Crying in In-N-Out


(Maureen Linzaga | Warrior Life)

It was as if I just gained a day of my life back.

By grace of the Earth’s longitudes, the 16-hour flight had nearly no effect on my perception of time. Los Angeles was ahead of the Philippines by 15 hours, after all.

And yet, the telltale sign of my ascent from across the globe made itself known to me by touch. The bellowing air felt crisp against my arm, compared to the clammy humidity in my homeland.

My mom and sister dragged their luggage across the streets from the Los Angeles International Airport, excited and ready to build their lives anew.

And then we sat at a fast food restaurant I had never tried before. The already bland french fries started to lose flavor even more in my mouth.

It fully sinks in how different my life would be from that day forward – then I cried at In-N-Out.

Back in the Philippines, food would always bring our families together.

Under the mango trees and bougainvilleas that my grandma planted, and on the bamboo tables and chairs that my grandpa created with his bare hands that are well acquainted with carpentry.

No one would dare miss a meal shared with all my aunts, uncles, cousins and even our entire neighborhood, especially when it’s a Despedida for my mom, sister and I’s departure.

“Fatten yourself up there, alright?” my aunt would tell me in Tagalog.

Even through food-related verbal maxims, my family’s reminders to take care of myself when we moved to California would still find their way to my memories across our family’s 7000-mile dining table, even four years later.

February 14, around 7 p.m., my dad had just picked me up from a theater rehearsal at my high school in Harbor City.

Grabbing food to eat before heading home was a no-brainer. My sister and I settled next to each other at a Vietnamese restaurant and immediately dug into our Phở to warm ourselves up during the winter day.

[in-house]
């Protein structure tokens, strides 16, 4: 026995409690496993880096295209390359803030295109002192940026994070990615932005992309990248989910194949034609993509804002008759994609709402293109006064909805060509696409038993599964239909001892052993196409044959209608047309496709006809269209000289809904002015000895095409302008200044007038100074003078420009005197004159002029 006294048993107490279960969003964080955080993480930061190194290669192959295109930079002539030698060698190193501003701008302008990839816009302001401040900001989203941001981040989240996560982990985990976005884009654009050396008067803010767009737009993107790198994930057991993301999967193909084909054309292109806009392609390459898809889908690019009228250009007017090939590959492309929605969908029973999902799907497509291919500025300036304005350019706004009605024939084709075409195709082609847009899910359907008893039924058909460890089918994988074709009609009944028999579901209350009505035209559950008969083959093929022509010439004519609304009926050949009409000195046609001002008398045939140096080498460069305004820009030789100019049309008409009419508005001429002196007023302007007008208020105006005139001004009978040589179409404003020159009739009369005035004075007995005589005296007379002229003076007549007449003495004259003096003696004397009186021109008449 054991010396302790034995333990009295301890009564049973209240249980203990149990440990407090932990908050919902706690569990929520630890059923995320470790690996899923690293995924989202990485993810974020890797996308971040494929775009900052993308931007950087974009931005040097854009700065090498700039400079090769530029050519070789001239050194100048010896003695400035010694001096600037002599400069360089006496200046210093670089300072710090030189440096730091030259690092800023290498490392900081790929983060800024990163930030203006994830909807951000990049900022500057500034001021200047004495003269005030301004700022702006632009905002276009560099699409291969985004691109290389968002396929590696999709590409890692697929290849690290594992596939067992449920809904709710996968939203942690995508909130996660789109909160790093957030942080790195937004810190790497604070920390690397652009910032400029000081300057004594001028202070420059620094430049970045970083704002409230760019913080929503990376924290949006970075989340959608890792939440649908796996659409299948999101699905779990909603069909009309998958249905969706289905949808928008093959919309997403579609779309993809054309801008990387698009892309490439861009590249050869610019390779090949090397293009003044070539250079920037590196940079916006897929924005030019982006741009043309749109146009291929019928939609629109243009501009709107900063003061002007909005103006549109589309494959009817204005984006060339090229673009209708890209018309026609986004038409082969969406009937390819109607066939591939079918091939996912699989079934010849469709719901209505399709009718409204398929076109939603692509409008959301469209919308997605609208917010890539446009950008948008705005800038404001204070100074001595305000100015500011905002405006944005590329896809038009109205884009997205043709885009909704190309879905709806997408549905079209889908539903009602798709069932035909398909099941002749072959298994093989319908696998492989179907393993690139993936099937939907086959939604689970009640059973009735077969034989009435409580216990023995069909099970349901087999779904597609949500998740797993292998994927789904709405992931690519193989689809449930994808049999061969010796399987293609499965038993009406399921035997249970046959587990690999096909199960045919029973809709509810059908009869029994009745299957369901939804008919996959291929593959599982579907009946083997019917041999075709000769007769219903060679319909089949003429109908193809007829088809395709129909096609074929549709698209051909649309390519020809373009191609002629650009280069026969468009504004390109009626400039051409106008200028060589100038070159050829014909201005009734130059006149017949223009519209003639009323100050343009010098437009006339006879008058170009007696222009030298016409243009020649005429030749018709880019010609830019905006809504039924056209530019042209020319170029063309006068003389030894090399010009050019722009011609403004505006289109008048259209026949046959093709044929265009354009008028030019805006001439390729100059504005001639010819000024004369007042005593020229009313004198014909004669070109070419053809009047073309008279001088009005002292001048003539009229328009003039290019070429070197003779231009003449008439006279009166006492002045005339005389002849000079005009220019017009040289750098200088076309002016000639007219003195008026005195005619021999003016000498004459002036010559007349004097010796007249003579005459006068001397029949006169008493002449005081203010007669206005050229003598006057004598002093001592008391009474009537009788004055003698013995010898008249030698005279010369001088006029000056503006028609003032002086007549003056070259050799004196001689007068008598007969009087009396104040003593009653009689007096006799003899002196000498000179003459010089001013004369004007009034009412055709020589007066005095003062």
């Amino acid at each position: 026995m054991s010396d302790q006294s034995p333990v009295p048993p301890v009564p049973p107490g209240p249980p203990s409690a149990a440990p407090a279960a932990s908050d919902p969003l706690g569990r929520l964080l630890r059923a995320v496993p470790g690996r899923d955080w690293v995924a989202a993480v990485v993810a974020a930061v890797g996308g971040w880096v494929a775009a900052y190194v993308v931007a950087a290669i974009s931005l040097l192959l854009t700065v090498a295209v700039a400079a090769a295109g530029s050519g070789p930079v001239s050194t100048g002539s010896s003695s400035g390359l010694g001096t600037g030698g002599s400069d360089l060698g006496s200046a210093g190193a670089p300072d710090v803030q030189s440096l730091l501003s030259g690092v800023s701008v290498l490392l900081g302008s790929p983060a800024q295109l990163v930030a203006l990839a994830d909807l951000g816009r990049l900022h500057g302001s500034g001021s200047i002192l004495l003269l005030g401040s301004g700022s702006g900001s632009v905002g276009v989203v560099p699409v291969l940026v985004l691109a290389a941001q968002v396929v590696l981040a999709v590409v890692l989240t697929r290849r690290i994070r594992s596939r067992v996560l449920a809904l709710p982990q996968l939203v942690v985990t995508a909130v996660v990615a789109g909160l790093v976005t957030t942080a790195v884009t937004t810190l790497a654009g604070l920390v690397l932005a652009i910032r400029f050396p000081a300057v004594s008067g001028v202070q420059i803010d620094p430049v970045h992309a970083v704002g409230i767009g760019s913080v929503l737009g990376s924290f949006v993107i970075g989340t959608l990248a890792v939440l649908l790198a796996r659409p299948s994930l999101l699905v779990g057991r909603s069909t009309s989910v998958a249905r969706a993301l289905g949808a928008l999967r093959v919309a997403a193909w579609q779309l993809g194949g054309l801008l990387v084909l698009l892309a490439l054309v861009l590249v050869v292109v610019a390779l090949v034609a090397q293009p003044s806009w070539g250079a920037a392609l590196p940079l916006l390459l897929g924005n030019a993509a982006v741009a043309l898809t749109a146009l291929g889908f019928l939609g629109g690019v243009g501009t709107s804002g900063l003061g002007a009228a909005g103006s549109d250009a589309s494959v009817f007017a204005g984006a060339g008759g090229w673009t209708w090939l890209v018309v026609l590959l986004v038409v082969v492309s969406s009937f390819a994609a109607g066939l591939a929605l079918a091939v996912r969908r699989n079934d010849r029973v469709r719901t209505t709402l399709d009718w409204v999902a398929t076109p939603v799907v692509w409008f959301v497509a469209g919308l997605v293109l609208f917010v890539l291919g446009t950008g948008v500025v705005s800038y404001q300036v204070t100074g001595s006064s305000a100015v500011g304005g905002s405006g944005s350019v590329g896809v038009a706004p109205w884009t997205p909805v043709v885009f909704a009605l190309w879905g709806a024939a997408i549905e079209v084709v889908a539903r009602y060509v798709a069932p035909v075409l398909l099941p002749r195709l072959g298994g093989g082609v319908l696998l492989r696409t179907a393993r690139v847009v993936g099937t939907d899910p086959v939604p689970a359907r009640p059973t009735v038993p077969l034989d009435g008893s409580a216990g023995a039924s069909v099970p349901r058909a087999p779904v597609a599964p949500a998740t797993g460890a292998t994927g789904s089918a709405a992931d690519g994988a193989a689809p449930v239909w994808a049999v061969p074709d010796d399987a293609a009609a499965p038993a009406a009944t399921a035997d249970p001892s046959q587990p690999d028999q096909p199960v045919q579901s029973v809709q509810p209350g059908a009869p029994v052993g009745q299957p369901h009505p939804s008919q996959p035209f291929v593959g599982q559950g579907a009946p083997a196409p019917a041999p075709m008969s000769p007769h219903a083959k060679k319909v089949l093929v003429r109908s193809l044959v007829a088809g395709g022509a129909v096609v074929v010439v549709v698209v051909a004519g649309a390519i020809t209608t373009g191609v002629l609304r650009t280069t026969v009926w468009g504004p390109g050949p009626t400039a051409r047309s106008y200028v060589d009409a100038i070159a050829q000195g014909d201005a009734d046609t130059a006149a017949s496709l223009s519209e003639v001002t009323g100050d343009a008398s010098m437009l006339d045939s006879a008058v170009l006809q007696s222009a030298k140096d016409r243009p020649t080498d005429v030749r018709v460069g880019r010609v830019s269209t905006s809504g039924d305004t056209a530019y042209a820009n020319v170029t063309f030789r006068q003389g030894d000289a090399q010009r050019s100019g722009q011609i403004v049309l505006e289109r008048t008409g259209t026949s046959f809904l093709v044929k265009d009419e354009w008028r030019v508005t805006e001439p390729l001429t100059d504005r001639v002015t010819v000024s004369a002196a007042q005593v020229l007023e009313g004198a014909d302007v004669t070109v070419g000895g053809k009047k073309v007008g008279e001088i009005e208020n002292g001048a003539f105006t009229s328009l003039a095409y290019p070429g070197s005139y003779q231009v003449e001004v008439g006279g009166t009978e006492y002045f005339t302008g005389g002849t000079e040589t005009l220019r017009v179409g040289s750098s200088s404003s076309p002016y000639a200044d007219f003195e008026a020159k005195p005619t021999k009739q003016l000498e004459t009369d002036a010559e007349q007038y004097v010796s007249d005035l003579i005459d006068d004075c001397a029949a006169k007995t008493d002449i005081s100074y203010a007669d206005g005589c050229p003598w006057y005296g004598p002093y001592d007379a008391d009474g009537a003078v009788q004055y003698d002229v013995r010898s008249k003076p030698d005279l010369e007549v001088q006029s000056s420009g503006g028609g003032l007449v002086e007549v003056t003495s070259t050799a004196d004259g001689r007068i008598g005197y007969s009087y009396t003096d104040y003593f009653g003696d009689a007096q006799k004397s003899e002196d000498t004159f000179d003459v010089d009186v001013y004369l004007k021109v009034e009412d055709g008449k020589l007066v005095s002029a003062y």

Dad sat across from us, snapping a picture and calling us “My dates for today” in his Facebook post. The realization slowly dawns on me that we have never spent time with dad as much as I did the past two years being in the U.S.

My dad came to the U.S. in 2008, a few months before my little sister was born. Like most immigrants’ reasons would be, it was for work, the opportunity to better our lives.

He would visit home again at least every three years. And at the time, I thought those short vacations with him and Skype calls were enough. Yet after 10 years of being apart, my entire family finally get to be together for good.

Such experience taught me how valuable those moments of physically spending time with each other are.

More than anything, I grew aware of the importance of togetherness even more when my grandpa passed away.

It was 2019, barely even a year since we moved to the U.S. and my family already had to fly back home for his funeral.

I was sitting in a history class, chewing bubblegum when dad texted that my grandpa had passed. Making an excuse to my teacher that I’ll just spit the gum out, I really just spent 5 minutes outside, absorbing the message.

On another 16-hour flight, this time going back home, the memories of when Lolo and I saw each other in person came vividly.

Him, sitting in the car that brought us to the airport, putting on his tinted sunglasses when we were bidding goodbyes. Me, my warped reflection from the black glossed lenses, realizing my grandpa did it to hide his impending tears.

Looking down from somewhere atop Olongapo City, more gentrified than I’ve ever seen it despite only being gone for less than a year, the urbanized town bustles beneath as if time waits for no one.

And it was true. Seeing how many changes occurred in my homeland in such a short amount of time made me realize how many things have changed in my life, too. And these changes were necessary as I grow and navigate a new life.

The American Psychological Association describes this acculturation as a “process that involves changes in many aspects of immigrants’ lives, including language, cultural identity, attitudes and values, types of food and music preferred, media use, ethnic pride, ethnic social relations, cultural familiarity and social customs.”

Having experienced it in different ways, I walk forward knowing that there are now two places I can call home, and that resources such as the Asian Mental Health Collective exist to support our communities who have gone through the same.

If an immigrant finds themselves needing immediate help, the Immigrants Rising’s Mental Health Connector provides undocumented young people with free psychological support by texting HOME to 741741 or calling 1-800-273-8255.